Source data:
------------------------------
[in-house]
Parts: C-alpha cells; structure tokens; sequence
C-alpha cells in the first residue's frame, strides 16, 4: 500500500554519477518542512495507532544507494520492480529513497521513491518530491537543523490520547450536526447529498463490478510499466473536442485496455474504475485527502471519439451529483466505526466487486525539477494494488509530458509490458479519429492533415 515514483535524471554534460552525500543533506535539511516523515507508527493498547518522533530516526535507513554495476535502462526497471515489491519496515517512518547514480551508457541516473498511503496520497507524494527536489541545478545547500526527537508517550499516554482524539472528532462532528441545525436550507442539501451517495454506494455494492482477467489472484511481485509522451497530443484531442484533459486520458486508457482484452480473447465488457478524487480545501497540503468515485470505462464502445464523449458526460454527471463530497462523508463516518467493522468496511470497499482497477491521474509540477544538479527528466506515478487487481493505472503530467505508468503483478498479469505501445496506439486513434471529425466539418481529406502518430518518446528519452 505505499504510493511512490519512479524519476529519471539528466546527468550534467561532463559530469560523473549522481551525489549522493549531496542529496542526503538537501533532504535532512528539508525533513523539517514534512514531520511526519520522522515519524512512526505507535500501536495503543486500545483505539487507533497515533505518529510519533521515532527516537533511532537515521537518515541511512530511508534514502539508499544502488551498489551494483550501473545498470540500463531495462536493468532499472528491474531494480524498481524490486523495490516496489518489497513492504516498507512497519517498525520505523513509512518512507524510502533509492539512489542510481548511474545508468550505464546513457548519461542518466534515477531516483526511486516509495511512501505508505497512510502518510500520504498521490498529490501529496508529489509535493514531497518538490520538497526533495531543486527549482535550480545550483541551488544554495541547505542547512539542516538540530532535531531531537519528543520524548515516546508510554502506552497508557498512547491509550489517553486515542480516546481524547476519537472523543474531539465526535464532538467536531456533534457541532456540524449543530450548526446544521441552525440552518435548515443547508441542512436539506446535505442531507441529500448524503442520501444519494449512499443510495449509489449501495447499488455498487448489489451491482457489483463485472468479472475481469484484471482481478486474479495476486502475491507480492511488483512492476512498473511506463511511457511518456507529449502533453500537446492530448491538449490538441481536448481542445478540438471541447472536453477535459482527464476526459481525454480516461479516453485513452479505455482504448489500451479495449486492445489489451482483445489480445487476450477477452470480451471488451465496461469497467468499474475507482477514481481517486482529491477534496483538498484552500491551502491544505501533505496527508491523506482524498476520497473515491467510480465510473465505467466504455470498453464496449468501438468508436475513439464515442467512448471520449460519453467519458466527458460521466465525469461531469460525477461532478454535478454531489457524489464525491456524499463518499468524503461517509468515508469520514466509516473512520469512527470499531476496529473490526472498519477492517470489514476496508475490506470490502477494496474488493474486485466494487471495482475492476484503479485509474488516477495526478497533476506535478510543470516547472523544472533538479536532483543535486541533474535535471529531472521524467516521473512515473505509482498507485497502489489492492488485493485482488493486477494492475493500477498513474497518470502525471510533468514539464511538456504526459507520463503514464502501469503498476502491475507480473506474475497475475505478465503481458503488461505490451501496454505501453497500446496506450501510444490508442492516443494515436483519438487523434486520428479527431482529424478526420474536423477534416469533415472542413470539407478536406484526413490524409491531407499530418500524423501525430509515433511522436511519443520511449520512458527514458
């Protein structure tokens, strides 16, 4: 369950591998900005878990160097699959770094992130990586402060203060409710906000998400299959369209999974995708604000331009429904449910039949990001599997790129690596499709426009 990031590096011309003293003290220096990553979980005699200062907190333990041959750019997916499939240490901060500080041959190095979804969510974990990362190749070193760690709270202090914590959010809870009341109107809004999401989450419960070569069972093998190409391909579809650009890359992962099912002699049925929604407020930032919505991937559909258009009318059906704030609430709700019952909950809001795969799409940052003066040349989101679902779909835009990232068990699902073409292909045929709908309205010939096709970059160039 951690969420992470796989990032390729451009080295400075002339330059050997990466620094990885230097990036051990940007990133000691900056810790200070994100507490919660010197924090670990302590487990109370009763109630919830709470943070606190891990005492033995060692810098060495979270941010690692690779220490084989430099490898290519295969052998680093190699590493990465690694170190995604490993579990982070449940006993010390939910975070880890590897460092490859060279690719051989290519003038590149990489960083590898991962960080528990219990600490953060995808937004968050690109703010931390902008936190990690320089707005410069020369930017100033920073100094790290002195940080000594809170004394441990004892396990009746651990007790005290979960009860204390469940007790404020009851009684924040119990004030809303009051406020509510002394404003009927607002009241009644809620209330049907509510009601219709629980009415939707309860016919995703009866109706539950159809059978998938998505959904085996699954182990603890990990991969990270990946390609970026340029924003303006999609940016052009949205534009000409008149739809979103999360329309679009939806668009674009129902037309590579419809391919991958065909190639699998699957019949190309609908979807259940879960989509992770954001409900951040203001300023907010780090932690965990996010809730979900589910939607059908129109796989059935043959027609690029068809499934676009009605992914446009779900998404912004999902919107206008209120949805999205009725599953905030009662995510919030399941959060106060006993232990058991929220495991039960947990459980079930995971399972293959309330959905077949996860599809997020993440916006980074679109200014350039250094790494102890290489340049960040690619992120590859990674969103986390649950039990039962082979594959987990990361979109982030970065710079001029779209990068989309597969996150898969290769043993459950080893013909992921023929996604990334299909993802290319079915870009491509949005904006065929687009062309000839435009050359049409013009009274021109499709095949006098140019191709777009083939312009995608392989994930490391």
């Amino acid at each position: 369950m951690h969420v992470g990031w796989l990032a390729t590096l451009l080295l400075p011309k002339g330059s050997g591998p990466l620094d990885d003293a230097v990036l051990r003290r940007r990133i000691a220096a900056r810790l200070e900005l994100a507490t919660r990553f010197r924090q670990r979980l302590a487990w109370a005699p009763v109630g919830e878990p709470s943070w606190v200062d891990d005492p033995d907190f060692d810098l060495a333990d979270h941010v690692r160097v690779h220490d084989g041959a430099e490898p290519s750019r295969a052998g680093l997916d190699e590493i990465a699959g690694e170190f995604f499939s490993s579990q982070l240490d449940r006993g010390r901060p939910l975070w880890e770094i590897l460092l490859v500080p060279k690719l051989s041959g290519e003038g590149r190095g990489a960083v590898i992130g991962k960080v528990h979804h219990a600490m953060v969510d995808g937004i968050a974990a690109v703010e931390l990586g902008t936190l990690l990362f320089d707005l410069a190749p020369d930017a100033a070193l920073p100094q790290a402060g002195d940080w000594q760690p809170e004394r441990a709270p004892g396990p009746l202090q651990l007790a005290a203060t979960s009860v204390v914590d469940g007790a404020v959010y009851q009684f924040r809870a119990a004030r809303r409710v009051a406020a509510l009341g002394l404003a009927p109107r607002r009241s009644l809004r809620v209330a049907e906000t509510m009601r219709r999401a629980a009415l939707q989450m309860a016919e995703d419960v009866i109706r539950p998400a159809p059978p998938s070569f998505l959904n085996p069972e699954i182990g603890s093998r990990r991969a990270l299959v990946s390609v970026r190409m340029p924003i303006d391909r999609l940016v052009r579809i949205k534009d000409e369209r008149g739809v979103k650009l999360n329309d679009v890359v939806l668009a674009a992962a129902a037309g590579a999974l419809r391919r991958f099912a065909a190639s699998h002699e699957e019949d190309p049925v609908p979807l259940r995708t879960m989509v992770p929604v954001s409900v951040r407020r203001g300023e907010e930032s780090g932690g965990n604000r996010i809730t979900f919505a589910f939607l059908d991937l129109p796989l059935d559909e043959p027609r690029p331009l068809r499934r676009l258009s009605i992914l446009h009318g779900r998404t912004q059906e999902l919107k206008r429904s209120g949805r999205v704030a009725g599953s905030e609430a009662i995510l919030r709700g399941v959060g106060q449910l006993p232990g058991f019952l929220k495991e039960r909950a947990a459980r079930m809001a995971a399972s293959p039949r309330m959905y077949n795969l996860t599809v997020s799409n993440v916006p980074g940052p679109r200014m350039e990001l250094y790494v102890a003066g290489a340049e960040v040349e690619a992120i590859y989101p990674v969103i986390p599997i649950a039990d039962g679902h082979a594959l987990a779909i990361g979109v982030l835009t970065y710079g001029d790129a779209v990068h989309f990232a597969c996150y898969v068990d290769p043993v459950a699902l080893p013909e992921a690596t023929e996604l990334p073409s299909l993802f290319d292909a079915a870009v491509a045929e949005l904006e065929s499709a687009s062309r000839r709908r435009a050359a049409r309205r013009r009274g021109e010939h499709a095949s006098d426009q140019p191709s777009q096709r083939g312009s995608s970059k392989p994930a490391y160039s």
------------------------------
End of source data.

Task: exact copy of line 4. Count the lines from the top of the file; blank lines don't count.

């Protein structure tokens, strides 16, 4: 369950591998900005878990160097699959770094992130990586402060203060409710906000998400299959369209999974995708604000331009429904449910039949990001599997790129690596499709426009 990031590096011309003293003290220096990553979980005699200062907190333990041959750019997916499939240490901060500080041959190095979804969510974990990362190749070193760690709270202090914590959010809870009341109107809004999401989450419960070569069972093998190409391909579809650009890359992962099912002699049925929604407020930032919505991937559909258009009318059906704030609430709700019952909950809001795969799409940052003066040349989101679902779909835009990232068990699902073409292909045929709908309205010939096709970059160039 951690969420992470796989990032390729451009080295400075002339330059050997990466620094990885230097990036051990940007990133000691900056810790200070994100507490919660010197924090670990302590487990109370009763109630919830709470943070606190891990005492033995060692810098060495979270941010690692690779220490084989430099490898290519295969052998680093190699590493990465690694170190995604490993579990982070449940006993010390939910975070880890590897460092490859060279690719051989290519003038590149990489960083590898991962960080528990219990600490953060995808937004968050690109703010931390902008936190990690320089707005410069020369930017100033920073100094790290002195940080000594809170004394441990004892396990009746651990007790005290979960009860204390469940007790404020009851009684924040119990004030809303009051406020509510002394404003009927607002009241009644809620209330049907509510009601219709629980009415939707309860016919995703009866109706539950159809059978998938998505959904085996699954182990603890990990991969990270990946390609970026340029924003303006999609940016052009949205534009000409008149739809979103999360329309679009939806668009674009129902037309590579419809391919991958065909190639699998699957019949190309609908979807259940879960989509992770954001409900951040203001300023907010780090932690965990996010809730979900589910939607059908129109796989059935043959027609690029068809499934676009009605992914446009779900998404912004999902919107206008209120949805999205009725599953905030009662995510919030399941959060106060006993232990058991929220495991039960947990459980079930995971399972293959309330959905077949996860599809997020993440916006980074679109200014350039250094790494102890290489340049960040690619992120590859990674969103986390649950039990039962082979594959987990990361979109982030970065710079001029779209990068989309597969996150898969290769043993459950080893013909992921023929996604990334299909993802290319079915870009491509949005904006065929687009062309000839435009050359049409013009009274021109499709095949006098140019191709777009083939312009995608392989994930490391």